Appendicitis: Clinical Features, Diagnosis, Treatment & Home Based Care


Appendicitis is the inflammation of vermiform appendix of the gastrointestinal tract. The appendix is a small, finger-like appendage attached to the caecum just below the ileocecal valve. Because it empties into the colon inefficiently and its lumen is small, it is prone to become obstructed and vulnerable to infection (appendicitis). The obstructed appendix becomes inflamed and oedematous and eventually fills with pus. It is the most common cause of acute inflammation in the right lower quadrant of the abdominal cavity and the most common cause of emergency abdominal surgery. Although it can occur at any age, it commonly occurs between the ages of 10-30 years.

Clinical features of Appendicitis

  • Lower right quadrant pain usually accompanied by low-grade fever, nausea, and sometimes vomiting; loss of appetite is common; constipation can occur.
  • Local tenderness with pressure and some rigidity of the lower portion of the right rectus muscle.
  • Rebound tenderness may be present; location of appendix dictates the amount of tenderness, muscle spasm, and occurrence of constipation or Diarrhoea.
  • Rovsing’s sign (elicited by palpating left lower quadrant, which paradoxically causes pain in right lower quadrant).
  • If the appendix ruptures, pain becomes more diffuse; abdominal distension develops from paralytic ileus, and the condition worsens if not managed in time.

In the elderly, signs and symptoms of appendicitis may vary greatly. Signs may be very vague and suggestive of bowel obstruction or another process; some patients may experience no symptoms until the appendix ruptures. The incidence of the perforated appendix is higher in the elderly patients because many of these people do not seek health care as quickly as younger ones.


Diagnostic assessment

  • Diagnosis is based on a complete physical examination and laboratory and imaging tests
  • Elevated WBC count with an elevation of the neutrophils; abdominal radiographs, ultrasound studies, and CT scans may reveal right lower quadrant density or localized distension of the bowel.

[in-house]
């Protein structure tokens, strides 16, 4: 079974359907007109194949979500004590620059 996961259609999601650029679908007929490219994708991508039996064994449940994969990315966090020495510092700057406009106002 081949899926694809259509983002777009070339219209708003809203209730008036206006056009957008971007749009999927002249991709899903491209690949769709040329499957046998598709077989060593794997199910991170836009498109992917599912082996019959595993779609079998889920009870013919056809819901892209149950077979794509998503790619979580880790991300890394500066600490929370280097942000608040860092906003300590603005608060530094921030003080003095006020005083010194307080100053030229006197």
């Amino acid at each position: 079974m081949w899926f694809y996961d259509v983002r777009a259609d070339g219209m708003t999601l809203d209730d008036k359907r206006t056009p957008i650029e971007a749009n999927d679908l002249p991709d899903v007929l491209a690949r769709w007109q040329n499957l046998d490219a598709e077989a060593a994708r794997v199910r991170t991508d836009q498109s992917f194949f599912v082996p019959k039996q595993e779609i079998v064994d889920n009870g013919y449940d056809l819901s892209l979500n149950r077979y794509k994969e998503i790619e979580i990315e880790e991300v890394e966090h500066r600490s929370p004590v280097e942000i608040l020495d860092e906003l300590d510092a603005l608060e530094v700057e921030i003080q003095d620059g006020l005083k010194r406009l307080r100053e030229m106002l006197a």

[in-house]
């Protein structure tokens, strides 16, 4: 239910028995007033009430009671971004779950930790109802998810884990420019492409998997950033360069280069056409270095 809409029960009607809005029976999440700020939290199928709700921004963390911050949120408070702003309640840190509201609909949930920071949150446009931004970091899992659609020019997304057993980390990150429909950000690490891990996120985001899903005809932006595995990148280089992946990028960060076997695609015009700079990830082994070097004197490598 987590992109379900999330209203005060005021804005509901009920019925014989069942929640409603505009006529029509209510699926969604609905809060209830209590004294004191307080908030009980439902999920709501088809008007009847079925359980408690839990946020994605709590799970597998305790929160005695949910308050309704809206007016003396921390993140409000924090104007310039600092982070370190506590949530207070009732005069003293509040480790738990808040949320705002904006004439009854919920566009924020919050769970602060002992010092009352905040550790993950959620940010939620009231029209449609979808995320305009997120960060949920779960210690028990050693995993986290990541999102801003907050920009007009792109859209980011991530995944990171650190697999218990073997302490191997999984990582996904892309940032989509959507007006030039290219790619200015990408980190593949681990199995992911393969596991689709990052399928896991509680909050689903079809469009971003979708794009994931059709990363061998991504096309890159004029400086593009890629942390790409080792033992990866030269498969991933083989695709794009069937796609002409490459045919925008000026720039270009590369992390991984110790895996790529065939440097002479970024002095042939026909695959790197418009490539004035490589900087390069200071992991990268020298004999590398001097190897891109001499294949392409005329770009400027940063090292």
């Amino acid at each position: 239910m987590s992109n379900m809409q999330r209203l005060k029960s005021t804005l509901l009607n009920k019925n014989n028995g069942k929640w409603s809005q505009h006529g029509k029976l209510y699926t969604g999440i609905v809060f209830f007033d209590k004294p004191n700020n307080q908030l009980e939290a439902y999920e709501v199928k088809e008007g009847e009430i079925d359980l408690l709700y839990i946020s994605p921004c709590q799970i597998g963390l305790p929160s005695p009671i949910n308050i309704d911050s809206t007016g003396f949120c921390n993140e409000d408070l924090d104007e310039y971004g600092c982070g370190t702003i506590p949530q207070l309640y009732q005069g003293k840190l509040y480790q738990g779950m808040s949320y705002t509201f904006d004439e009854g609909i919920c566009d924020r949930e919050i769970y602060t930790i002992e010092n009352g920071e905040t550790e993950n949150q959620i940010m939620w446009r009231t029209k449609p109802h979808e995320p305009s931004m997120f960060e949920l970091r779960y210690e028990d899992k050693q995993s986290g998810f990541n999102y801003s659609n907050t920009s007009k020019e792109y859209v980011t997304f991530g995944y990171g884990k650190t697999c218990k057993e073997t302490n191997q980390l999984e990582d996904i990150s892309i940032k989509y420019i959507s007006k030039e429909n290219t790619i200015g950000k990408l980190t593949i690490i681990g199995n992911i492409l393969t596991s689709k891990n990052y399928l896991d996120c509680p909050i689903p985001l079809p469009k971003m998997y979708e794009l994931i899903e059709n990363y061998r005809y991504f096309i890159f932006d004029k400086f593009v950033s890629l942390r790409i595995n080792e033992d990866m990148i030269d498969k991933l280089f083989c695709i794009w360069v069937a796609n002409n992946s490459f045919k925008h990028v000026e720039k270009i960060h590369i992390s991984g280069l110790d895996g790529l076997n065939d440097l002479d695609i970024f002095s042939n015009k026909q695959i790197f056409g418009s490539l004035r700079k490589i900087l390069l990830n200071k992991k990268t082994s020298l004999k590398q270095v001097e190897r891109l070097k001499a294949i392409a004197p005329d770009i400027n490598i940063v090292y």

Treatment of Appendicitis

  • As soon as the patient is suspected of appendicitis. It has to be confirmed and treated.
  • Surgery  (conventional or laparoscopic) is indicated if appendicitis is diagnosed and should be performed as soon as possible to decrease the risk of perforation.
  • Appendectomy ( surgical removal of the appendix) is done under the influence of spinal anaesthesia.
  • Administer antibiotics and iv fluids until surgery is performed and also given postoperatively to prevent infection prior to surgery.
  • Analgesic agents can be given after the diagnosis is made and after the surgery to relieve the pain.
  • Alternative dressings are done and the wound is cleaned until it heals.

Complications of Appendectomy

  • The major complication is perforation of the appendix, which can lead to peritonitis, abscess formation (collection of purulent material), or portal Pyle phlebitis
  • Perforation generally occurs 24 hours after the onset of pain. Symptoms include a hyperthermia 37.7°C (100°F) or greater, a toxic appearance and continued abdominal pain or tenderness.

Nursing care

  • Nursing goals include relieving pain, preventing fluid volume deficit, reducing anxiety, eliminating infection due to the potential or actual disruption of the GI tract, maintaining skin integrity, and attaining optimal nutrition.
  • In preoperative management, prepare the patient for surgery, start intravenous access, administer antibiotics and insert a nasogastric tube (if evidence of paralytic ileus). Do not give an enema or laxative because it could cause perforation.
  • In postoperative management, place the patient in high Fowler’s position only after the spinal anesthesia influence is gone, give analgesic as ordered, administer oral fluids when tolerated, give food as desired as per the advice of a doctor.
  • If a drain is left in place in the area of the incision, monitor carefully for signs of intestinal obstruction, secondary haemorrhage, or secondary abscesses ( e.g. fever, tachycardia, elevated leukocyte count).

Home-based care

  • Teach patient and family to care for the wound and have dressing changes and irrigations as prescribed.
  • Reinforce the need for follow up an appointment with a surgeon.
  • Discuss incision care and activity guidelines.
  • Refer to home care nursing as indicated to assist with care and continued monitoring of complications and wound healing.

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